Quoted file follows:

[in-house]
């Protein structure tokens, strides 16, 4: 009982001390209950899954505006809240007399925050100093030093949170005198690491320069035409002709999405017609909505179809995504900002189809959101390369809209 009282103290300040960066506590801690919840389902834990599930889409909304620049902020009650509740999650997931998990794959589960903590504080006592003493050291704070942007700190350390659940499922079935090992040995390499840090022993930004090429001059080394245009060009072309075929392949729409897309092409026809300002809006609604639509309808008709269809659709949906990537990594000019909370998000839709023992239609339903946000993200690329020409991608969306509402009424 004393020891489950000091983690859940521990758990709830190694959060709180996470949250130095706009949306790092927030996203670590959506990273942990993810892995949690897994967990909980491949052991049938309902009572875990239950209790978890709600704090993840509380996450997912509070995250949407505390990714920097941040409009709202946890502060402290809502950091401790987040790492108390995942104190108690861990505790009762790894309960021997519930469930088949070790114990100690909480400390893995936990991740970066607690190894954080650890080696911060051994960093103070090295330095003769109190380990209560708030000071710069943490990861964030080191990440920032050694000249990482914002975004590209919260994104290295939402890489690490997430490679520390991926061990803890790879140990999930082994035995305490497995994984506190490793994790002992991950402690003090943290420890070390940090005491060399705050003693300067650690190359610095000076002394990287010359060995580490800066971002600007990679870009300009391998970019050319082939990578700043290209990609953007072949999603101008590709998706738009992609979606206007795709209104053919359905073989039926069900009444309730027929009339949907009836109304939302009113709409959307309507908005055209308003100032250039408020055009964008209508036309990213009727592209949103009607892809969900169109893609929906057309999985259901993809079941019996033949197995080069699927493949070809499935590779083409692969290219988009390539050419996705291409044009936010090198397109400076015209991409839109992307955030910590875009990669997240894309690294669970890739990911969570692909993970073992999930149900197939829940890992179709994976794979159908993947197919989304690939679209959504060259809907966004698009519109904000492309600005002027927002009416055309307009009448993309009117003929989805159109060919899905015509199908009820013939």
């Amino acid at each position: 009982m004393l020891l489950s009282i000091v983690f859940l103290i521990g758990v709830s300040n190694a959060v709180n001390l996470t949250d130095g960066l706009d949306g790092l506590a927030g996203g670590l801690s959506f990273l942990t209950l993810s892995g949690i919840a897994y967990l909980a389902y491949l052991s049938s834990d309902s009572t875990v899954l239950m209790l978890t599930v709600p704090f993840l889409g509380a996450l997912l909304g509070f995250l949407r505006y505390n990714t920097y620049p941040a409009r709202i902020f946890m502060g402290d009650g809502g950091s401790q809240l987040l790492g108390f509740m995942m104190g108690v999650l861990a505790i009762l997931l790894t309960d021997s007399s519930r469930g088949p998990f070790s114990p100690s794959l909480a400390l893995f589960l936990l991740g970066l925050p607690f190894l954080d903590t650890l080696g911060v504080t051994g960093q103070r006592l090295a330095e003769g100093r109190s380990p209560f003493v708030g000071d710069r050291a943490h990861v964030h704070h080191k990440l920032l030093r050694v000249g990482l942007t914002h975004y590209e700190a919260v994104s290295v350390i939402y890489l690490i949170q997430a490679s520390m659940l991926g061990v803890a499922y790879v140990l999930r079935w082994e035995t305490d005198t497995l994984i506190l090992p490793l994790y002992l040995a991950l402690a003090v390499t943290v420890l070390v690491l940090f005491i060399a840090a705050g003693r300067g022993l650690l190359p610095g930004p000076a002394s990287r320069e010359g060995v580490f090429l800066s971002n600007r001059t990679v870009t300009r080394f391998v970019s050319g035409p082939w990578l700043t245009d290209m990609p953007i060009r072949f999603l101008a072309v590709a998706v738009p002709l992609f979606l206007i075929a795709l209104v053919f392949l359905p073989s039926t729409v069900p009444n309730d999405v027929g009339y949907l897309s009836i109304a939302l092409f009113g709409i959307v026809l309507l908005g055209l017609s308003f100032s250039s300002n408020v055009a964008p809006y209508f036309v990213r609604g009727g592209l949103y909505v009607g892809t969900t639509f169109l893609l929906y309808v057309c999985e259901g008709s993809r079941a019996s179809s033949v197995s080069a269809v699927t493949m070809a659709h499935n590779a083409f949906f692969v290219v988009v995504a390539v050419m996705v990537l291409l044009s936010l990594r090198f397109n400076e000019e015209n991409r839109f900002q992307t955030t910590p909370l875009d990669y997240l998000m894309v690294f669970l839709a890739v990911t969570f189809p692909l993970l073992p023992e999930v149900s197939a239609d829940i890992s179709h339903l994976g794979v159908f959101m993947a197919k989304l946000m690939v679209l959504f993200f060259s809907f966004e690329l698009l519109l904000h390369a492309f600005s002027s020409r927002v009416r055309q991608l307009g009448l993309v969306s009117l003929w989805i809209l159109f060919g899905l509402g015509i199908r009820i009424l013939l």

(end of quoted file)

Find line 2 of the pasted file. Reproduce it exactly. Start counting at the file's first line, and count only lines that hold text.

């Protein structure tokens, strides 16, 4: 009982001390209950899954505006809240007399925050100093030093949170005198690491320069035409002709999405017609909505179809995504900002189809959101390369809209 009282103290300040960066506590801690919840389902834990599930889409909304620049902020009650509740999650997931998990794959589960903590504080006592003493050291704070942007700190350390659940499922079935090992040995390499840090022993930004090429001059080394245009060009072309075929392949729409897309092409026809300002809006609604639509309808008709269809659709949906990537990594000019909370998000839709023992239609339903946000993200690329020409991608969306509402009424 004393020891489950000091983690859940521990758990709830190694959060709180996470949250130095706009949306790092927030996203670590959506990273942990993810892995949690897994967990909980491949052991049938309902009572875990239950209790978890709600704090993840509380996450997912509070995250949407505390990714920097941040409009709202946890502060402290809502950091401790987040790492108390995942104190108690861990505790009762790894309960021997519930469930088949070790114990100690909480400390893995936990991740970066607690190894954080650890080696911060051994960093103070090295330095003769109190380990209560708030000071710069943490990861964030080191990440920032050694000249990482914002975004590209919260994104290295939402890489690490997430490679520390991926061990803890790879140990999930082994035995305490497995994984506190490793994790002992991950402690003090943290420890070390940090005491060399705050003693300067650690190359610095000076002394990287010359060995580490800066971002600007990679870009300009391998970019050319082939990578700043290209990609953007072949999603101008590709998706738009992609979606206007795709209104053919359905073989039926069900009444309730027929009339949907009836109304939302009113709409959307309507908005055209308003100032250039408020055009964008209508036309990213009727592209949103009607892809969900169109893609929906057309999985259901993809079941019996033949197995080069699927493949070809499935590779083409692969290219988009390539050419996705291409044009936010090198397109400076015209991409839109992307955030910590875009990669997240894309690294669970890739990911969570692909993970073992999930149900197939829940890992179709994976794979159908993947197919989304690939679209959504060259809907966004698009519109904000492309600005002027927002009416055309307009009448993309009117003929989805159109060919899905015509199908009820013939």